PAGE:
The “reasons stated” being, to summarise:
Lindeque’s apology to Awoonor sent via WhatsApp containing such gems as, “Race is such a non-issue for me that I sometimes feel that I can joke about racism”
Grandin’s delivery of a verbal warning to both Lindeque and Tiegolin Markham (another employee who was present who, according to the transcript of the arbitration process, “thought [Lindeque’s] comment was hilarious and laughed”)
And that both Grandin and Lindeque had sought to reconcile with Awoonor
Since the ruling by the CCMA Awoonor has spoken out on social media about the racialised, verbal abuse she suffered at the hands of Lindeque. Recordings of Grandin deriding Awoonor have also surfaced in the public domain making threats to take legal action against Awoonor if she were to take this into the public domain (sent before going into the arbitration process).
However, it would appear now that Awoonor has bravely brought this issue into the public domain that Yogazone, Grandin and Lindeque are far more repentant than they first were at the beginning of this process. Both Grandin and Lindeque failed to appreciate the gravitas of what they had done and been complicit in.
Most succinctly summed up by Lindeque saying as previously stated, “Race is such a non-issue for me”. There could be no more incisive words spoken by a white man in post-colonial, post-apartheid South Africa. For white people, in this country, race is indeed not an issue. A hobby, a talking point, a joke, maybe even an inconvenience, but certainly not an issue. And, from the responses (or, rather, lack thereof) from Grandin and Lindeque over the 8 months since the incident took place, race as an issue clearly does not even require serious and sincere engagement. That is until one’s reputation and capital are threatened. One Adam Catzavelo can surely relate to this.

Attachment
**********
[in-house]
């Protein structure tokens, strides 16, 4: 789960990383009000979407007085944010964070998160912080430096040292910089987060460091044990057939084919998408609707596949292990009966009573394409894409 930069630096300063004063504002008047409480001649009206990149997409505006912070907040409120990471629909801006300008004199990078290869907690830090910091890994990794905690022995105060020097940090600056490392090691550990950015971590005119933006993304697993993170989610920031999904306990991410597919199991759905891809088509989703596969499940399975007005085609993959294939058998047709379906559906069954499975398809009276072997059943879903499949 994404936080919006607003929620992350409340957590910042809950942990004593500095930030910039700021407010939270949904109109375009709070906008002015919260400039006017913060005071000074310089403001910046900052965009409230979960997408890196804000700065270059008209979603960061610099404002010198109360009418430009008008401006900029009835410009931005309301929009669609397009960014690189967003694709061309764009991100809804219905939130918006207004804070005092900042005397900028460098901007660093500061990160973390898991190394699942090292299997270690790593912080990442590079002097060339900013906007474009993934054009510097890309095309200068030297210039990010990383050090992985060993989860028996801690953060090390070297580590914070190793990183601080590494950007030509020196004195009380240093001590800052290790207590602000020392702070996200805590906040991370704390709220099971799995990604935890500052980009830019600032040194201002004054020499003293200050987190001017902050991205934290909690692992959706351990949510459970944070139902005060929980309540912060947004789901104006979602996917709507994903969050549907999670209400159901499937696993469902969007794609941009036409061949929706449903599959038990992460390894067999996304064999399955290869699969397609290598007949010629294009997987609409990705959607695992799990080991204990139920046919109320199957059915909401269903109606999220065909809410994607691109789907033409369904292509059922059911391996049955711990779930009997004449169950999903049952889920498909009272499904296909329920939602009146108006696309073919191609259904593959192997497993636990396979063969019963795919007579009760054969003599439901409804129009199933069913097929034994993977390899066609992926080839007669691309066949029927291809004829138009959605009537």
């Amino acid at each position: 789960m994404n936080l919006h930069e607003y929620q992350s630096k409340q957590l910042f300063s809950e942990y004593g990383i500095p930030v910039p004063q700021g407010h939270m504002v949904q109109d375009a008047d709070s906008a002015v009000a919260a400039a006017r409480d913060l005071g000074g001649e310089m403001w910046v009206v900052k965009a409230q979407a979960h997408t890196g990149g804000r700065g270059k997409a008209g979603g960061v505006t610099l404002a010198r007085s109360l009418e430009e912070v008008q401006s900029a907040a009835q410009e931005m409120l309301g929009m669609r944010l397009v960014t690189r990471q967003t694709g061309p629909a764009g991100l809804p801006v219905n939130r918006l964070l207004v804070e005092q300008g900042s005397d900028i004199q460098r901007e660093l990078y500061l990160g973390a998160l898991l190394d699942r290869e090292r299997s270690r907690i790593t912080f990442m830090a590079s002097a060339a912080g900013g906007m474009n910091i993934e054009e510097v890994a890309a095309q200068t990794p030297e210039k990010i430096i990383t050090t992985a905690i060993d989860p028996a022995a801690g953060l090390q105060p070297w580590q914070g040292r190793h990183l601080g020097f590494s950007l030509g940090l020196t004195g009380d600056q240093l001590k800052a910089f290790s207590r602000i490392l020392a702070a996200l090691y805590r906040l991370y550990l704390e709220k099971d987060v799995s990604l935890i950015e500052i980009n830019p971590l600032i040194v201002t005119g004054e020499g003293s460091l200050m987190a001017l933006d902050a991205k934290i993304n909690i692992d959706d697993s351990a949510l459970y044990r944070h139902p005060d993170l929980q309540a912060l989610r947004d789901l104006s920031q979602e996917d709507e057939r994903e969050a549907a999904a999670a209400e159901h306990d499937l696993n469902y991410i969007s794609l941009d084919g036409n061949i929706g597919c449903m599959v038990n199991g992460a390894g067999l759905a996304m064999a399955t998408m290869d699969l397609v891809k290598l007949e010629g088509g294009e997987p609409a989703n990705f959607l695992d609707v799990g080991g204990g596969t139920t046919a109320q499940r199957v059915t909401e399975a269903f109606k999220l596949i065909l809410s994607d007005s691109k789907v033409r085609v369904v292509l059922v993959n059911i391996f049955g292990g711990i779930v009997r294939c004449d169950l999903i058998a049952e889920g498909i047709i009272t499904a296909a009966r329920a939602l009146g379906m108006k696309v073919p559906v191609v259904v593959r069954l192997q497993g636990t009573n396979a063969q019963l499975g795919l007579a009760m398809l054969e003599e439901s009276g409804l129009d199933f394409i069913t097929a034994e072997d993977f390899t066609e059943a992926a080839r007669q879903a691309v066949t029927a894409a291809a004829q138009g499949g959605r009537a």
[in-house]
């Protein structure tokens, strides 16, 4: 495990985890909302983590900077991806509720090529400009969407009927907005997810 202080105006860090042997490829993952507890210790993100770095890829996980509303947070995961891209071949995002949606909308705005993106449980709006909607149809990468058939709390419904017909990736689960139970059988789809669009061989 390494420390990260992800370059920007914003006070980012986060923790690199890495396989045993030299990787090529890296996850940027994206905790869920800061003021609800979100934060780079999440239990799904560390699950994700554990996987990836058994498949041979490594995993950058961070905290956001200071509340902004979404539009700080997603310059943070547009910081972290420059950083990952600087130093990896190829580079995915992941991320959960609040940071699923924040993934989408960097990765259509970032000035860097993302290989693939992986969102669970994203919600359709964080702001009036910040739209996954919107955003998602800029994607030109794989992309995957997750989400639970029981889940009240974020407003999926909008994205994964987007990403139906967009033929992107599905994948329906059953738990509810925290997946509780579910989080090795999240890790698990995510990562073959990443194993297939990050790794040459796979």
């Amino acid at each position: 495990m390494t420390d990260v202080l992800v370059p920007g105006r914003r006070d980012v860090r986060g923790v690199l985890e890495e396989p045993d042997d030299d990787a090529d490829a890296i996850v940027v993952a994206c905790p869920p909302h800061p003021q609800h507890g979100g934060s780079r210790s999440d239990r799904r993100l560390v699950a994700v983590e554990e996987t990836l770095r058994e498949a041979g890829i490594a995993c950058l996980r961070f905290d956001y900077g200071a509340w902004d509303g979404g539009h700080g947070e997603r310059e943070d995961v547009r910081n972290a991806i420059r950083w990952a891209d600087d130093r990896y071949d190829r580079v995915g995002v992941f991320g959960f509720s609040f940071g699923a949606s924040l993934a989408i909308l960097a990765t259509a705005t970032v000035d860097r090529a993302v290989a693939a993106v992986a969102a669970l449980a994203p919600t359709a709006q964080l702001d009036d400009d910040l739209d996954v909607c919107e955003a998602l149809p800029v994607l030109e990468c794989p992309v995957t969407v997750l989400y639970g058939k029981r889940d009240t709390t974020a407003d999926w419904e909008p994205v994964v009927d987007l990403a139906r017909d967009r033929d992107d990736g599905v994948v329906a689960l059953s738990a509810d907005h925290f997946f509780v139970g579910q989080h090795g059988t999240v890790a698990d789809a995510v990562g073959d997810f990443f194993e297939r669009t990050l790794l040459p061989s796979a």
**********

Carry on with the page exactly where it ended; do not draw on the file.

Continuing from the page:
Since Awoonor has brought this incident to light via a video on YouTube and Facebook where she details from start to finish what took place at Yogazone and the legal arbitration process thereafter, Yogazone has released a series of apologies that seek to shirk their accountability in supporting racial violence on their premises by keeping Lindeque in their employ (signed off with a laughable “Namaste”).